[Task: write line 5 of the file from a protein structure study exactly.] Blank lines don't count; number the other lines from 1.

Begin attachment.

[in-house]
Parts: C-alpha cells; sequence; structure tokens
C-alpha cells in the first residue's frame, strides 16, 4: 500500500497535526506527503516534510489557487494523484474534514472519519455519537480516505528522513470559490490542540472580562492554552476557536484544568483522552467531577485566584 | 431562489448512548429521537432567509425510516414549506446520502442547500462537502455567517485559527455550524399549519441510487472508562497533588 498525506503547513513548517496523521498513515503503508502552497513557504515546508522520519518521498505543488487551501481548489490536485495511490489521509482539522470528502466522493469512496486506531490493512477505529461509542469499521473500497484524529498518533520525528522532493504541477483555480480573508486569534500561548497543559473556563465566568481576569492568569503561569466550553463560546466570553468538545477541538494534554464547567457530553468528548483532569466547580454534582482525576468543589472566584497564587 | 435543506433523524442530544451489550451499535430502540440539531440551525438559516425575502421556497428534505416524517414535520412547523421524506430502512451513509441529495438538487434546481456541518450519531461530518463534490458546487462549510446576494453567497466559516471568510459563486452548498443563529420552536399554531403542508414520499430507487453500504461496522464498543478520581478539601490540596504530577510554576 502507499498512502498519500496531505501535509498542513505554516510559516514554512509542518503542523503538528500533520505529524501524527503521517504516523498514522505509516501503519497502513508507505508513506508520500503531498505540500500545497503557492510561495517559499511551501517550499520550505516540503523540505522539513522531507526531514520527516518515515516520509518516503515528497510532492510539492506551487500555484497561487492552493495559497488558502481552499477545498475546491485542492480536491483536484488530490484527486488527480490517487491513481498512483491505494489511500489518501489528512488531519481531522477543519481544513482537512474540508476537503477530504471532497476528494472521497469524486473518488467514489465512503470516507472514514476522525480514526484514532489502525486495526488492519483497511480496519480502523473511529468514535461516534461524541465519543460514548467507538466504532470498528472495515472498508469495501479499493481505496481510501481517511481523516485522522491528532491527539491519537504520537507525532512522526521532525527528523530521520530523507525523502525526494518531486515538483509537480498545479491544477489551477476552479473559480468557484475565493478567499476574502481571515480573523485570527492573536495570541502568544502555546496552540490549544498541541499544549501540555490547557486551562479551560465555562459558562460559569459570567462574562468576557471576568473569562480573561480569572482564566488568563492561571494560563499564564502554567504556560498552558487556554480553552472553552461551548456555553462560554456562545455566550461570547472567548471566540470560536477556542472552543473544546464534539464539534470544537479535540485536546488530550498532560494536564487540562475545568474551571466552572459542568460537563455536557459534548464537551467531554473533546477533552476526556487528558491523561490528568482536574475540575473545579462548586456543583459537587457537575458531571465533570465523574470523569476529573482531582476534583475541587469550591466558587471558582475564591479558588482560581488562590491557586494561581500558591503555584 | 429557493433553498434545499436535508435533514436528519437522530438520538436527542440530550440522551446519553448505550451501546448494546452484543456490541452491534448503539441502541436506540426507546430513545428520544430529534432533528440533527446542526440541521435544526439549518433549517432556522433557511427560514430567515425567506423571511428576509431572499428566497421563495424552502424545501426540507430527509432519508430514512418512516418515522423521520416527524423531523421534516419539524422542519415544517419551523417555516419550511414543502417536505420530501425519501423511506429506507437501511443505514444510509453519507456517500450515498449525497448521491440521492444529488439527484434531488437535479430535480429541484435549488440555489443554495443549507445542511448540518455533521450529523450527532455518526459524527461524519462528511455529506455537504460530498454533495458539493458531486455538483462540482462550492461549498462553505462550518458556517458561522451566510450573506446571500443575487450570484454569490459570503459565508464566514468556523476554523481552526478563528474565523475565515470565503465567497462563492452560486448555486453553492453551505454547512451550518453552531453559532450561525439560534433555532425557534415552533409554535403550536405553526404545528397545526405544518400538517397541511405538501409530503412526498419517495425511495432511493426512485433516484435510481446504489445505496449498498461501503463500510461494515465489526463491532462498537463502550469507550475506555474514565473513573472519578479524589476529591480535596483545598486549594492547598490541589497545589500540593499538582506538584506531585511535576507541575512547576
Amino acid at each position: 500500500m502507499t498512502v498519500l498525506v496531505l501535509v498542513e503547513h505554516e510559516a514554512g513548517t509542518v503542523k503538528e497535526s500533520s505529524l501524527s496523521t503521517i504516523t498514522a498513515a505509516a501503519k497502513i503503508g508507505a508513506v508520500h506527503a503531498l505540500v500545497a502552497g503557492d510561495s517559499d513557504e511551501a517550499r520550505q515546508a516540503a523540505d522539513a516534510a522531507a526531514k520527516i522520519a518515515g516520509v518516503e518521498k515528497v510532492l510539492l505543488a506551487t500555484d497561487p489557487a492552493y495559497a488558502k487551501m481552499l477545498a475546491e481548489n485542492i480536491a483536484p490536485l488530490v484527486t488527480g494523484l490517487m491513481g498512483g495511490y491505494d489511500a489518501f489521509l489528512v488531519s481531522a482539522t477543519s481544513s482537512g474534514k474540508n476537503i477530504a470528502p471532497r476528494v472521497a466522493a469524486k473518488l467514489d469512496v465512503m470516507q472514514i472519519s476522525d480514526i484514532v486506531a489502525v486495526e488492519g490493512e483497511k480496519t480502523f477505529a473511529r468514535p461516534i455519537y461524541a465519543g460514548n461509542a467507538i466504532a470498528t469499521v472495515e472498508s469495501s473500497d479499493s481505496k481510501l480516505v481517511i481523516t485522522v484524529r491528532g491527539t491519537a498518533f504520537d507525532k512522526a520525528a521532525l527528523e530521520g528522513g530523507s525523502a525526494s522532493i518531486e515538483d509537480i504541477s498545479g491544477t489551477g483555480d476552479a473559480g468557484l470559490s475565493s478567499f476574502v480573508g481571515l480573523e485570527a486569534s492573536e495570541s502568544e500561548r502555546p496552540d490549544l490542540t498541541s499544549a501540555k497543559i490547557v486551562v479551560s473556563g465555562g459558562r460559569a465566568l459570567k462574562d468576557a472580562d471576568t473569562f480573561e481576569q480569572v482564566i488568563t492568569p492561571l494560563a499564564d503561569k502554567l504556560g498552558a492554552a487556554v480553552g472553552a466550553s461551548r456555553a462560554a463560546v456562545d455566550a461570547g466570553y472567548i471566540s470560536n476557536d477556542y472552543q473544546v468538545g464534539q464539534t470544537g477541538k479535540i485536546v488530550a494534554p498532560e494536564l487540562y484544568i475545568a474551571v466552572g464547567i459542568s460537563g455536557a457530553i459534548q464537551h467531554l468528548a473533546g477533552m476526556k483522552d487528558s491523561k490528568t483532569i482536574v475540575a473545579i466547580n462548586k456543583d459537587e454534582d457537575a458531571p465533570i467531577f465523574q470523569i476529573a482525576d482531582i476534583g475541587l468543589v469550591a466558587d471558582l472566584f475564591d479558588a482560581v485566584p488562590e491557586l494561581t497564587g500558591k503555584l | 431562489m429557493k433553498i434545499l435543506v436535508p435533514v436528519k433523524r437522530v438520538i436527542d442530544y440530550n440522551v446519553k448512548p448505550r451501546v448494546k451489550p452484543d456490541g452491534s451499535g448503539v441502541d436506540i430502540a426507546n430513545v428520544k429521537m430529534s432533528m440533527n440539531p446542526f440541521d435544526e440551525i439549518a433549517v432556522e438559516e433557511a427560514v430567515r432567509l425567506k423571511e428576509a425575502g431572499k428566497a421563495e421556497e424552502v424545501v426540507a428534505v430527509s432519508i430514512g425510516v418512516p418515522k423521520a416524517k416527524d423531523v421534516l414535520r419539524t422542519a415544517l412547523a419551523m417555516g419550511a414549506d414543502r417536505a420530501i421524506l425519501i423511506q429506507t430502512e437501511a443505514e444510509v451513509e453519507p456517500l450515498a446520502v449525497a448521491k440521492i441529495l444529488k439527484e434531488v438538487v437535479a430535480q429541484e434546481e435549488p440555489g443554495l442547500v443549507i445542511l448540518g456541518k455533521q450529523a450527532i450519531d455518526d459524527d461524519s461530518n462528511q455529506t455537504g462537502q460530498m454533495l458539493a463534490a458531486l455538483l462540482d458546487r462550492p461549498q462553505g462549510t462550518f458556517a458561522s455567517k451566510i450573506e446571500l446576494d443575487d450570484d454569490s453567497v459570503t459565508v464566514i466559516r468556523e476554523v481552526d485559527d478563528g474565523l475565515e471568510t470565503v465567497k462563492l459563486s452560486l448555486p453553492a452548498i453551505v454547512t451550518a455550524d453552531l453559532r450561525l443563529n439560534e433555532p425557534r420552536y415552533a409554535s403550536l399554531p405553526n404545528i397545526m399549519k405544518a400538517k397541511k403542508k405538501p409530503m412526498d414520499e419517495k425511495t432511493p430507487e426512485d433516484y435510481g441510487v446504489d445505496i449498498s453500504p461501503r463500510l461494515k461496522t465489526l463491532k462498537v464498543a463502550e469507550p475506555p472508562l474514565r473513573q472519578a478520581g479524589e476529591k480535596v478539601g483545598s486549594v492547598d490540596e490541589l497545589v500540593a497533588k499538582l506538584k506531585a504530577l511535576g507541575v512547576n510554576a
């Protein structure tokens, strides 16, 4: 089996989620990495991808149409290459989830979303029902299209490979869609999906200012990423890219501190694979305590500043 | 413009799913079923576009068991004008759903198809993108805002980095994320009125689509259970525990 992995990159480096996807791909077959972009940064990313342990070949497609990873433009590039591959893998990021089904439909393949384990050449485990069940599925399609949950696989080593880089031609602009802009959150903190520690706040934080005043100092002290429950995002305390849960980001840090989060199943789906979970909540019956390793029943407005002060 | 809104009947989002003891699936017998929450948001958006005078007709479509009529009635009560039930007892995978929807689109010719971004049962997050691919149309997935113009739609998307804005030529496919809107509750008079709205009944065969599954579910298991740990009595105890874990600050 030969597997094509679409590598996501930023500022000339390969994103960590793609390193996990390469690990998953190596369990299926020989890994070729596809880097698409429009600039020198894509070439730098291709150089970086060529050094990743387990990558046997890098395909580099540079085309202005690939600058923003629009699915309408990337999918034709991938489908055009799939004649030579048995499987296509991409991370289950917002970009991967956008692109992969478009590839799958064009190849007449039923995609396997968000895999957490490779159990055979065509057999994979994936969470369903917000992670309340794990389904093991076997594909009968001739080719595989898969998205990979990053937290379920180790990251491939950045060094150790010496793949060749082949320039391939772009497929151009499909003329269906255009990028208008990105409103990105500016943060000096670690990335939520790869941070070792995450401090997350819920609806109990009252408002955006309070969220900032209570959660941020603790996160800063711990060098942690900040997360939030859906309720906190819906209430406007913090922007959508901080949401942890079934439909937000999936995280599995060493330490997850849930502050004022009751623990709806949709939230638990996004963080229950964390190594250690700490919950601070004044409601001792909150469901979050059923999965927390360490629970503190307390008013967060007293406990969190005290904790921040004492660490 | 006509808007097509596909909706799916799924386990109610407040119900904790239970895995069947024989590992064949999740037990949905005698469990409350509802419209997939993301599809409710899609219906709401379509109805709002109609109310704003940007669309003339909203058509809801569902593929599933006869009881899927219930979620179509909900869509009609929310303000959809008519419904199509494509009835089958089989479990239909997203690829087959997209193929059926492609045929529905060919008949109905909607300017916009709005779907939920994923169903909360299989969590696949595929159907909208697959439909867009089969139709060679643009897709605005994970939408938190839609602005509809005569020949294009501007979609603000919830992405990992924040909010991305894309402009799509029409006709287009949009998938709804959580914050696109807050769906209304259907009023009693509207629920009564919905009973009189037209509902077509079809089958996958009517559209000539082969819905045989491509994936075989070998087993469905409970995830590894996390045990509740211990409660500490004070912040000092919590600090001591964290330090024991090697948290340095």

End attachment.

């Protein structure tokens, strides 16, 4: 089996989620990495991808149409290459989830979303029902299209490979869609999906200012990423890219501190694979305590500043 | 413009799913079923576009068991004008759903198809993108805002980095994320009125689509259970525990 992995990159480096996807791909077959972009940064990313342990070949497609990873433009590039591959893998990021089904439909393949384990050449485990069940599925399609949950696989080593880089031609602009802009959150903190520690706040934080005043100092002290429950995002305390849960980001840090989060199943789906979970909540019956390793029943407005002060 | 809104009947989002003891699936017998929450948001958006005078007709479509009529009635009560039930007892995978929807689109010719971004049962997050691919149309997935113009739609998307804005030529496919809107509750008079709205009944065969599954579910298991740990009595105890874990600050 030969597997094509679409590598996501930023500022000339390969994103960590793609390193996990390469690990998953190596369990299926020989890994070729596809880097698409429009600039020198894509070439730098291709150089970086060529050094990743387990990558046997890098395909580099540079085309202005690939600058923003629009699915309408990337999918034709991938489908055009799939004649030579048995499987296509991409991370289950917002970009991967956008692109992969478009590839799958064009190849007449039923995609396997968000895999957490490779159990055979065509057999994979994936969470369903917000992670309340794990389904093991076997594909009968001739080719595989898969998205990979990053937290379920180790990251491939950045060094150790010496793949060749082949320039391939772009497929151009499909003329269906255009990028208008990105409103990105500016943060000096670690990335939520790869941070070792995450401090997350819920609806109990009252408002955006309070969220900032209570959660941020603790996160800063711990060098942690900040997360939030859906309720906190819906209430406007913090922007959508901080949401942890079934439909937000999936995280599995060493330490997850849930502050004022009751623990709806949709939230638990996004963080229950964390190594250690700490919950601070004044409601001792909150469901979050059923999965927390360490629970503190307390008013967060007293406990969190005290904790921040004492660490 | 006509808007097509596909909706799916799924386990109610407040119900904790239970895995069947024989590992064949999740037990949905005698469990409350509802419209997939993301599809409710899609219906709401379509109805709002109609109310704003940007669309003339909203058509809801569902593929599933006869009881899927219930979620179509909900869509009609929310303000959809008519419904199509494509009835089958089989479990239909997203690829087959997209193929059926492609045929529905060919008949109905909607300017916009709005779907939920994923169903909360299989969590696949595929159907909208697959439909867009089969139709060679643009897709605005994970939408938190839609602005509809005569020949294009501007979609603000919830992405990992924040909010991305894309402009799509029409006709287009949009998938709804959580914050696109807050769906209304259907009023009693509207629920009564919905009973009189037209509902077509079809089958996958009517559209000539082969819905045989491509994936075989070998087993469905409970995830590894996390045990509740211990409660500490004070912040000092919590600090001591964290330090024991090697948290340095």